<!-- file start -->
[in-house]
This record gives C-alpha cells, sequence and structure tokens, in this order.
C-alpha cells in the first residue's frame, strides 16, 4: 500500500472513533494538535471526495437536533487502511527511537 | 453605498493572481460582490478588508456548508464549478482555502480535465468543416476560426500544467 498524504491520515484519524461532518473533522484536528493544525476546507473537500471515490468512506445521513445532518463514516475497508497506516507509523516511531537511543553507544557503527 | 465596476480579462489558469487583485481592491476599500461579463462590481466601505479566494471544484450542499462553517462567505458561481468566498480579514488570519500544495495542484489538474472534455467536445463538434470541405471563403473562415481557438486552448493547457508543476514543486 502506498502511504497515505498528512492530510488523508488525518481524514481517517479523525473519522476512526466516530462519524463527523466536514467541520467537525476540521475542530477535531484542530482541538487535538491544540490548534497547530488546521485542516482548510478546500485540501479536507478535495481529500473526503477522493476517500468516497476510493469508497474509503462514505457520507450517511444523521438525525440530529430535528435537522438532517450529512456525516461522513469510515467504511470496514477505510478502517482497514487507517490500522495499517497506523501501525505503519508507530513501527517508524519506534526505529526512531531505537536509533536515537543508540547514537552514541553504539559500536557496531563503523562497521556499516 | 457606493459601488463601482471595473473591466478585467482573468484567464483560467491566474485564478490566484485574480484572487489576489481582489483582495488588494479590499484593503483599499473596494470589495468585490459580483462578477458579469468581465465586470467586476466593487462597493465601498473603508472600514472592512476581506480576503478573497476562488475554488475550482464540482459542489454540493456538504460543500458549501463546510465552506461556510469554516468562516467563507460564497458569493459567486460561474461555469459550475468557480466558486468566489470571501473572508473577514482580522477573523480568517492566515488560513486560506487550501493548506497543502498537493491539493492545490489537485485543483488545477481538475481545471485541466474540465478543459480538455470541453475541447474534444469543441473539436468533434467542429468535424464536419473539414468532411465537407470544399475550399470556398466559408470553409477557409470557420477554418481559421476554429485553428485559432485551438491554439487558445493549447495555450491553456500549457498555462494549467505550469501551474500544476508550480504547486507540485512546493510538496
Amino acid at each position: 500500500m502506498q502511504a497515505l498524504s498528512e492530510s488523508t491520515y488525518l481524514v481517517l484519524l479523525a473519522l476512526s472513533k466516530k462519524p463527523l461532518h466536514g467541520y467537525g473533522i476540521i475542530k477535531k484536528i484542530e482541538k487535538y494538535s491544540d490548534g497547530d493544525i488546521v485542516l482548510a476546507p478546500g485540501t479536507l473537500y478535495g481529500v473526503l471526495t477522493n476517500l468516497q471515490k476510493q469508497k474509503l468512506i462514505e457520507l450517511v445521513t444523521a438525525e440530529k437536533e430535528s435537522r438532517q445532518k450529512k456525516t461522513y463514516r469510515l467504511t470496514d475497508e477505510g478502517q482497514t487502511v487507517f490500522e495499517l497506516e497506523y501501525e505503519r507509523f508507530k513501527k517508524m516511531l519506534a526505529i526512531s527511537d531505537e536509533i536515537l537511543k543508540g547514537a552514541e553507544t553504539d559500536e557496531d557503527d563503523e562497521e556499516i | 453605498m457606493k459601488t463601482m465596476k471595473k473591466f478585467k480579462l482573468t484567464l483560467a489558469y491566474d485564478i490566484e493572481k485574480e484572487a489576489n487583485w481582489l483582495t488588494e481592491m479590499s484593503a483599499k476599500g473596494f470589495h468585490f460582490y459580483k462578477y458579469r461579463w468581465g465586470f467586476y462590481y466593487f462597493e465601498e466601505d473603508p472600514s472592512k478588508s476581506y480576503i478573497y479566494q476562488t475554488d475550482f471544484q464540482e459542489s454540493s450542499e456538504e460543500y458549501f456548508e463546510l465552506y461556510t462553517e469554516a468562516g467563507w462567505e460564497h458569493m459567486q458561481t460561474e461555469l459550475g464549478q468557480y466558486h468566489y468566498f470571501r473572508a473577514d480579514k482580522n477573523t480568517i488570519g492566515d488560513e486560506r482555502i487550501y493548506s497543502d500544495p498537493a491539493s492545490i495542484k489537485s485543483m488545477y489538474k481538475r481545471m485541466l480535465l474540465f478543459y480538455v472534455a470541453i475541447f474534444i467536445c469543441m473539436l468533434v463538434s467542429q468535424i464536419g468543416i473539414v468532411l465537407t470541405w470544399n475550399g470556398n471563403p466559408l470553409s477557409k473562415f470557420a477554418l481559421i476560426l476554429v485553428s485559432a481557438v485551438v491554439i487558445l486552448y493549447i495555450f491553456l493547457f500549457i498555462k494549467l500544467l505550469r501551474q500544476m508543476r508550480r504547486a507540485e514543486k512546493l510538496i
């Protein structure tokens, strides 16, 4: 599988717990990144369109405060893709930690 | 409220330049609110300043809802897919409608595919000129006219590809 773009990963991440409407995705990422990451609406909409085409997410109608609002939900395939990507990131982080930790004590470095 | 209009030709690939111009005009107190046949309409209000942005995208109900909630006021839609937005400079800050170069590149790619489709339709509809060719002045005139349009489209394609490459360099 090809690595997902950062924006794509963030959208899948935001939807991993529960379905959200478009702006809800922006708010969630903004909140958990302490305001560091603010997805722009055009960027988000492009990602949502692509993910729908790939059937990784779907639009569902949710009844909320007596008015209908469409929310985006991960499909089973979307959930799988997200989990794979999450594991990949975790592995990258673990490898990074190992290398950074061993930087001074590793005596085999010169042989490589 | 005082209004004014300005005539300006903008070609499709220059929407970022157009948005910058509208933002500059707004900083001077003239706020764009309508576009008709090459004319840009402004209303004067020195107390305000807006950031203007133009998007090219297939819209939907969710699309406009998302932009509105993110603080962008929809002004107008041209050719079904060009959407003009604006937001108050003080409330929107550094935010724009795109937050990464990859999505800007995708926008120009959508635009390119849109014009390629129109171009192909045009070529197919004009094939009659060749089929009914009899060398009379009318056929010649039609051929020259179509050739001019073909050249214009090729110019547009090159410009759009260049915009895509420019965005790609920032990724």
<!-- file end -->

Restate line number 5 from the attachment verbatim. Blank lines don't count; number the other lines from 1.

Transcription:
């Protein structure tokens, strides 16, 4: 599988717990990144369109405060893709930690 | 409220330049609110300043809802897919409608595919000129006219590809 773009990963991440409407995705990422990451609406909409085409997410109608609002939900395939990507990131982080930790004590470095 | 209009030709690939111009005009107190046949309409209000942005995208109900909630006021839609937005400079800050170069590149790619489709339709509809060719002045005139349009489209394609490459360099 090809690595997902950062924006794509963030959208899948935001939807991993529960379905959200478009702006809800922006708010969630903004909140958990302490305001560091603010997805722009055009960027988000492009990602949502692509993910729908790939059937990784779907639009569902949710009844909320007596008015209908469409929310985006991960499909089973979307959930799988997200989990794979999450594991990949975790592995990258673990490898990074190992290398950074061993930087001074590793005596085999010169042989490589 | 005082209004004014300005005539300006903008070609499709220059929407970022157009948005910058509208933002500059707004900083001077003239706020764009309508576009008709090459004319840009402004209303004067020195107390305000807006950031203007133009998007090219297939819209939907969710699309406009998302932009509105993110603080962008929809002004107008041209050719079904060009959407003009604006937001108050003080409330929107550094935010724009795109937050990464990859999505800007995708926008120009959508635009390119849109014009390629129109171009192909045009070529197919004009094939009659060749089929009914009899060398009379009318056929010649039609051929020259179509050739001019073909050249214009090729110019547009090159410009759009260049915009895509420019965005790609920032990724």